“We go to work where others go on vacation!”

A discussion with Prof. Edmund Haupenthal

Professor Haupenthal, the region of Oberschwaben, Upper Swabia, has been your home for nearly 30 years now, and for a long time you worked in Friedrichshafen and Pfullendorf. Right next door, for 17 years, you’ve been director of the Gottmadingen-based Steinbeis Transfer Center for Technology – Organization – Human Resources. What have you come to appreciate in the region, what makes it unique?

I originally come from a region that doesn’t offer nearly as much as the Lake Constance area in terms of the countryside and tourism. I remember during my first few months here near Lake Constance, I’d be on my way to work, there was a warm wind from the south, and I’d pull over and think, “Wow, this is beautiful!” I can still say with confidence that “We go to work, where others go on vacation,” even after all these years. But one thing I cannot confirm is the original concern expressed by many of my friends – that getting attached to this region would “bang a nail in the coffin of my career.”

We have so many pioneers to thank for the fact that this area has flourished as an economic area – Count Ferdinand von Zeppelin, Claude Dornier, Erwin Hymer, Hans Liebherr, or Helmut Vetter. The districts of Bodenseekreis and Ravensburg currently have among the lowest unemployment levels in Germany: 2.5 and 2.6% respectively.

There’s a kind of “blessed backwardness” and frugality in this area, yet on the other hand there’s a rich inventiveness and people are very generous. There are the occasional German terms that people use dialectically which still make me smirk though, like the word “carpet,” which can also be said here to mean a woolen blanket.

Oberschwaben is an attractive area in economic terms, making it all the more important that it gears itself early to regional and national challenges. Based on your projects in the region, what do you feel are the main issues that need tackling?

Oberschwaben is also affected by national issues like high energy costs and raw material prices, the lack of skilled workers, or the impact of the euro crisis. But some issues are more specific to the area. On the one hand, there’s been strong investment in environmental fields. On the other, the national transport infrastructure has been severely neglected. Highways coming down from Ulm and Freiburg (the B30 and B31) are totally overloaded. Something needs to be done, urgently.

Also, the proximity of the border to Austria and Switzerland can be seen as an opportunity or as a hindrance. I’ve been involved personally in crossborder efforts for years as an “Ambassador of Lake Constance/United Innovations,” to cultivate contacts in neighboring countries and make networks useful for our clients.

Despite this, on all these fronts, especially in terms of their economic significance for the regional economy, I think it’s quite fitting to say that people should “learn to grieve without affliction!”

Your role as an honorary professor at the Ravensburg-Weingarten University of Applied Sciences also brings you into close contact with the region of Oberschwaben. You’ve been working at the university since 1999 and, among other things, you set the ball rolling for the business studies and management degree and helped set it up. This has also brought you into close contact with regional business. What developments have shaped the business community in Oberschwaben in recent years, especially among SMEs?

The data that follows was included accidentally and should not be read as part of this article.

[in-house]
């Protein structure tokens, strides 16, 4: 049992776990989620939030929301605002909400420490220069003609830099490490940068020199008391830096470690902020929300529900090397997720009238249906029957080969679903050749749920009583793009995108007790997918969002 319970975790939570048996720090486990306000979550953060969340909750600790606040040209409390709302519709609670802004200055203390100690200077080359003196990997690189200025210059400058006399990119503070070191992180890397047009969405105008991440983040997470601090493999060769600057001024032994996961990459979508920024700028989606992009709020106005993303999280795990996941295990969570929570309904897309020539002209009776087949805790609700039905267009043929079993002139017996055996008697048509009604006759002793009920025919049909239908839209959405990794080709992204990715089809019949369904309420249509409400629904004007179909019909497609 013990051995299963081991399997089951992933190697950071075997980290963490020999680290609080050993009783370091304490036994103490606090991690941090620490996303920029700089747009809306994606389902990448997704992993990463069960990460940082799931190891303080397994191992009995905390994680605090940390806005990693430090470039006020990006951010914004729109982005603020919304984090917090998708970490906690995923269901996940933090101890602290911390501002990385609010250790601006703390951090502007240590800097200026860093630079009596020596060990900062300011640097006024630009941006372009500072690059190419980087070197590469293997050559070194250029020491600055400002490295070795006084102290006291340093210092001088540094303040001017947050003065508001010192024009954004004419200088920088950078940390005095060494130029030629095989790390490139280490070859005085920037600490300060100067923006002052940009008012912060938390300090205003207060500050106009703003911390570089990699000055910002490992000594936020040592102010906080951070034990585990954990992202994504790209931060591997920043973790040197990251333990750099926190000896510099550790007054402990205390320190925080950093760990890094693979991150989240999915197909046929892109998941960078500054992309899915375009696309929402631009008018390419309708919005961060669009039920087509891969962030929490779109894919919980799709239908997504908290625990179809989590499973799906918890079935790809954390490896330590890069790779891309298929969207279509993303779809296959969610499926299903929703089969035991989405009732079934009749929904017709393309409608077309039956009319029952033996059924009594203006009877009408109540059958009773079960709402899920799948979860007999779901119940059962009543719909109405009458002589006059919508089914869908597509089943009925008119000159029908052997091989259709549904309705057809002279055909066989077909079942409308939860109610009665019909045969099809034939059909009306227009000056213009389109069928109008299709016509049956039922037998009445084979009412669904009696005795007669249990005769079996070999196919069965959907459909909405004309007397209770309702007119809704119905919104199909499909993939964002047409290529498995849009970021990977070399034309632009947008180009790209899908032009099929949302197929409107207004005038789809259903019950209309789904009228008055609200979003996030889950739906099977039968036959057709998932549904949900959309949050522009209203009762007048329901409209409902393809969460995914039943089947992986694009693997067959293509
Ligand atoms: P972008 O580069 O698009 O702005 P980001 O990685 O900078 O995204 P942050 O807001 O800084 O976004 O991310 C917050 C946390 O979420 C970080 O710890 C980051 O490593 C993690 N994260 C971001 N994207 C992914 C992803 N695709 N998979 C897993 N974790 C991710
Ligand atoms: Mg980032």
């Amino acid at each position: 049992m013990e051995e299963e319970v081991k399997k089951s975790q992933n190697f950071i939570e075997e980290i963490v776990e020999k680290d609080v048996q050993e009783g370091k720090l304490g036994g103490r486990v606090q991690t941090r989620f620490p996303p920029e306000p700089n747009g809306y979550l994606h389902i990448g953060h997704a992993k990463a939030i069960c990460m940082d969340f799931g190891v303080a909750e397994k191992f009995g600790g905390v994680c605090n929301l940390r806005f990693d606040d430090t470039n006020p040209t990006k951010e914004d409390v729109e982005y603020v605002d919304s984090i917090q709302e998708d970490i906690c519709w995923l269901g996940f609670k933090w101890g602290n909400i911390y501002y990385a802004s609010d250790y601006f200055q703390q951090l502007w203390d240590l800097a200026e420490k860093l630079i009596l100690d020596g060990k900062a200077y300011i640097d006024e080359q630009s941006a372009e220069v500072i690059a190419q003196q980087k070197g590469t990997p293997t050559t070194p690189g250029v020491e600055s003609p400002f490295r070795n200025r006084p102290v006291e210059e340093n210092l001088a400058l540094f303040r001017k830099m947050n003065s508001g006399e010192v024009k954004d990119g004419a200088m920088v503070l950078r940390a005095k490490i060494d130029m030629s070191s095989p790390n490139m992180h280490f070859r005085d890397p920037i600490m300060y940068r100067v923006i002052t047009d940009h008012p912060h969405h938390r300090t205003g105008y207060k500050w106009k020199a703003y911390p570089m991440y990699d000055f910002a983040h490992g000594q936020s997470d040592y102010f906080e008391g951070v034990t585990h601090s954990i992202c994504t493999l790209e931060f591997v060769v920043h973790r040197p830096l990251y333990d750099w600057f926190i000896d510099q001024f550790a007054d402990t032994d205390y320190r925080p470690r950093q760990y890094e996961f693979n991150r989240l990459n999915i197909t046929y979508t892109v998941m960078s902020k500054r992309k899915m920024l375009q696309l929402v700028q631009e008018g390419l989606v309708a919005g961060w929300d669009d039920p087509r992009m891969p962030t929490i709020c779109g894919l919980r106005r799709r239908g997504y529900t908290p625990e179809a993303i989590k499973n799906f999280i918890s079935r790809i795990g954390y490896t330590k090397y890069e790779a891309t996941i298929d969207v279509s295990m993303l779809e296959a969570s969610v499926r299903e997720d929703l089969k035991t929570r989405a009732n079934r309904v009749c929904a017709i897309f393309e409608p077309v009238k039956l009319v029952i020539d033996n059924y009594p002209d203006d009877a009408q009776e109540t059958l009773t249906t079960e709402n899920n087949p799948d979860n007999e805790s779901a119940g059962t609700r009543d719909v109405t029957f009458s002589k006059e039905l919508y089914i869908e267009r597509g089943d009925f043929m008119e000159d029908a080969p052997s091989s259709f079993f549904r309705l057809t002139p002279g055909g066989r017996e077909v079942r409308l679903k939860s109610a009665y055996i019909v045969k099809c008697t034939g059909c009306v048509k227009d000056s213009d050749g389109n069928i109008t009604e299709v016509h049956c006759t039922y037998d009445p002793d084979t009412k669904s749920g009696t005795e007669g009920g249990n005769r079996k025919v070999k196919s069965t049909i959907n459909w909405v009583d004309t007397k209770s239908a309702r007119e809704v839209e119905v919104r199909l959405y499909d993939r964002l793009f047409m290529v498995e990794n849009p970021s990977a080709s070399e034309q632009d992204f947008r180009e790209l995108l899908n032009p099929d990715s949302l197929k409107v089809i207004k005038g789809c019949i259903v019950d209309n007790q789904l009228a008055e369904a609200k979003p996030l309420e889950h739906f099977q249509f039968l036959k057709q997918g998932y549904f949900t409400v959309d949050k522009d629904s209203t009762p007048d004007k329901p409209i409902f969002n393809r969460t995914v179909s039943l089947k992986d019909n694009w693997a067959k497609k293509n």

The underlying concept for the business studies and management degree was based on demands, following a local survey we carried out involving not just big companies but also SMEs.

Little has been understood until now about the extent to which the university – including its research departments and areas involved in know-how transfer – has a direct impact on the local economy. But I’m convinced that supplying local businesses with graduates has played a role in the region’s economic fortune. This also applies to all the projects and thesis work that students complete at companies, or the consulting services, the joint research projects, having access to our scientists, or having access to key establishments like the library and labs. Not to mention the master’s programs for people in full-time work, and the seminars offered by the Academy of Scientific Education, which enjoys strong demand even beyond the region.

Most SMEs can’t afford the ongoing cost of special centers or expertise, especially during start-ups, so they’re particularly likely to need such services. The local services provided by Steinbeis have adapted perfectly to these regional requirements. Companies tell us that expanding the scope of the new degree allows them to attract students early to work for the company, for example by offering internships.

Turning to your current activities in the region, what services do your clients requesting more of, what requirements are intensifying?

Since Basel II came into effect, banks already broach the topic of company succession during rating discussions, even when managers are as young as 55. We believe that this effect, combined with the crisis in 2009 – when lots of firms found they’d lost the sugar coating they needed to attract a successor – have resulted in a kind of “succession backlog.”

So now one of the main areas we consult on is not just raising efficiency, or financing, but succession arrangements, for the incumbent and the successor. Is anyone seriously surprised to hear that managers who’ve been moved aside in their career plans are suddenly interested in returning to this amazing area?

Offering a broad selection of support services safeguards the attractiveness of our clients’ services. It also allows us to gaze out tranquilly over the rooftops of neighboring companies to Lake Constance and mountains beyond.

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